I decided to tack on some extra mileage to my run that day, wanting to total 8 miles, so I went out at 9:15 am and put in 3.3 miles before the 10am start of the event. After the event, I would cool down jog what I needed in order to reach 8 miles. I made it over to the start area at 9:52. People were milling around pretty clueless by the start. They had a 5km and a 1km “Elf Walk” starting at the same time. When they called out to start in one minute, everyone around me was questioning “what the hell is the route?” Some older woman volunteer was then honestly in THE MIDDLE of the pack of people waiting to start trying to explain this half-ass planned 5km route around the lake. While she was in the middle of explaining, they started the race. Needless to say, that isn’t the best organization.

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We were off….it was perfect weather for running (above freezing!) and sunny, very little wind. However, the snow we had had the previous week was just melting, and was still drifted and packed down in spots on the trail. The route would be two laps around the lake, with an additional straight-away added each time once you made it around to near the start. You would turn south and head down the path to where it reached the end of the park, then make a quick almost dead-stop turn, where you would the route again.

The first mile brought runners to this quick turn, and I had ran it in 7:07. At this point, I was actually the leader. Not the female leader, but the main leader. Yeah—it was a small race. I decided I wanted to hold this position because it’s fun to beat guys. Doing the second lap was more challenging, because you had to dodge families coming back from the out-and-back Elf Walk, plus the walkers (who usually had their dogs too) doing the 5km. My feet were feeling heavy with the snow stuck to the bottom, but I kept pushing. Mile 2 slowed to 7:19 and mile 3 even more to 7:32. I finished the event (which my GPS had at 3.18 miles) in 23:11…quite a bit slower than my 5km personal best from the Mustache Dache in November (21:08) but was still good enough for a 1st Place Finish.

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I was very surprised when I received a small “gold medal” for being first place female, in addition to my participant medal. Sure, my husband made fun of it when I got home later because it is pretty tiny, but I thought that was nice and not expected since the race wasn’t officially timed. That is my huge complaint with these “Fun Run’s” and most of the events Running Room hosts nationwide—-they aren’t timed. Why? I have no clue. I am guessing that if I asked them, I’m sure they would say “Well, we want to just encourage people to come out and run without pressure of being timed.” I think it is because they are being cheap and don’t want to pay a timing company to come out and run the event. Is that harsh to say? Maybe. But it is pretty sad when the largest running store in Canada can’t even do an officially timed event.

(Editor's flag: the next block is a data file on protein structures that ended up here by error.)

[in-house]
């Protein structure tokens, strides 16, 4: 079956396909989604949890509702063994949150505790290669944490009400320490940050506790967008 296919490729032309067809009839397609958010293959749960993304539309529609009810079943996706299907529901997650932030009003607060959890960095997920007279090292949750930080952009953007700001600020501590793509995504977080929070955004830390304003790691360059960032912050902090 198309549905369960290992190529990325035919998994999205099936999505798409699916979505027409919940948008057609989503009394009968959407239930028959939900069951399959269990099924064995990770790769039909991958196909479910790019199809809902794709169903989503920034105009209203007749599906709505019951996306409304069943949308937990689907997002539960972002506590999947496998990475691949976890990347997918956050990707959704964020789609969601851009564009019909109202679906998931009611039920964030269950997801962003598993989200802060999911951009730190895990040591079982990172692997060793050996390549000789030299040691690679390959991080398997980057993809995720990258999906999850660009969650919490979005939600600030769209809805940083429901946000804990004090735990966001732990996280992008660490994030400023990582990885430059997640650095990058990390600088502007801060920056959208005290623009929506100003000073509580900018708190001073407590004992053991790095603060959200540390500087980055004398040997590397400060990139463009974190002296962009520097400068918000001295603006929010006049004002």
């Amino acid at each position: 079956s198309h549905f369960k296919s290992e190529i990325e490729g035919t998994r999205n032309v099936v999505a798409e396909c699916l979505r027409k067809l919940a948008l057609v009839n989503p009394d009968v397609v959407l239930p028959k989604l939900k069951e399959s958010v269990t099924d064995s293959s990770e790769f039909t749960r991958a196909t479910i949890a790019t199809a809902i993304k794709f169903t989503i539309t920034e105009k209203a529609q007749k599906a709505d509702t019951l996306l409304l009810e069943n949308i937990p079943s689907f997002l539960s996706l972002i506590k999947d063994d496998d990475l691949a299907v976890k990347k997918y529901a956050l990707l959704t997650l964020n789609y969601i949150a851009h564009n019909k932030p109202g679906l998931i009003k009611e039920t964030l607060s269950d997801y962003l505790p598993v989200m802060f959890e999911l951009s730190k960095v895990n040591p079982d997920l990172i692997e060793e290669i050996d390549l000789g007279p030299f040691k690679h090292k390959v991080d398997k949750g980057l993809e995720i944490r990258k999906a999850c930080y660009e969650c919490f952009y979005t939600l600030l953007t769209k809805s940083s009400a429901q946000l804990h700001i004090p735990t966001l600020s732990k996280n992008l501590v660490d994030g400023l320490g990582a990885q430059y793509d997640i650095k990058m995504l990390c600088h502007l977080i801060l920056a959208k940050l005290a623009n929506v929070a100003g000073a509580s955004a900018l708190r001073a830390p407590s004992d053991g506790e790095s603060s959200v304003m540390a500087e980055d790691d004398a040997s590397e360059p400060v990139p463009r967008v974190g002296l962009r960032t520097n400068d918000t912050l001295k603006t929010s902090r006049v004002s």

That being said, with the lack of organization and perks to this race, I will not be registering for it again. I would recommend it for families because of the Santa theme, but for anyone else (even a beginner runner) do yourself a favor and choose a better 5km for your first event. I can give you suggestions to local races that have better experiences than this for a 5km. And hint—none are put on by Running Room.

And with that crabby post, Happy Sunday!

Millarville Run to the Farmers’ Market 2014—Race Report

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Today was the 3rd Annual Millarville Run to the Farmer’s Market Half Marathon. Last year, I ran this event, and you can find the recap here: Millarville 2013

I had such a positive experience at this event last year, that I decided to run it again! Two things were different though: I didn’t go up the night before, and the weather was cool and had a slight drizzle!

My alarm was scheduled for 3:45 AM today, but I woke up naturally at 3:43 AM. How does that happen? Anyway, if you read earlier this week, the husband and I are on this “Clean Eating Cleanse” diet for two weeks. This morning was breakfast number 7. I knew this “diet” could play into how my race would go, but I was using this race as a scheduled speed training workout, not necessarily a personal best. That being said, I had green tea, black coffee, steamed asparagus and two poached eggs as breakfast…not my normal race-morning breakfast. I got dressed, packed a bag to check, and hit the road at 4:50 AM.

I made it to Black Diamond Oilfields Arena at around 6:40 am. I was able to park close the the start line, went in for my morning-of packet pickup, and got myself situated. Packet pickup was smooth, and the shirts are great. Same logo as last year, but different size, orientation, and shirt color.

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The bag check was located right behind the start line, and I was able to drop my bag about 10 minutes before the 7:30 am Half Marathon gun. One thing to note about this event—they have a half marathon, a half marathon relay, an 8 miler, and new this year was the 8-Mile “Bun Run”, where participants had to consume a homemade cinnamon roll from a local bakery at (I think) two different locations during the race before proceeding! The half marathon also offered a 7:00 AM early start for walkers, where I say about 20 people took part.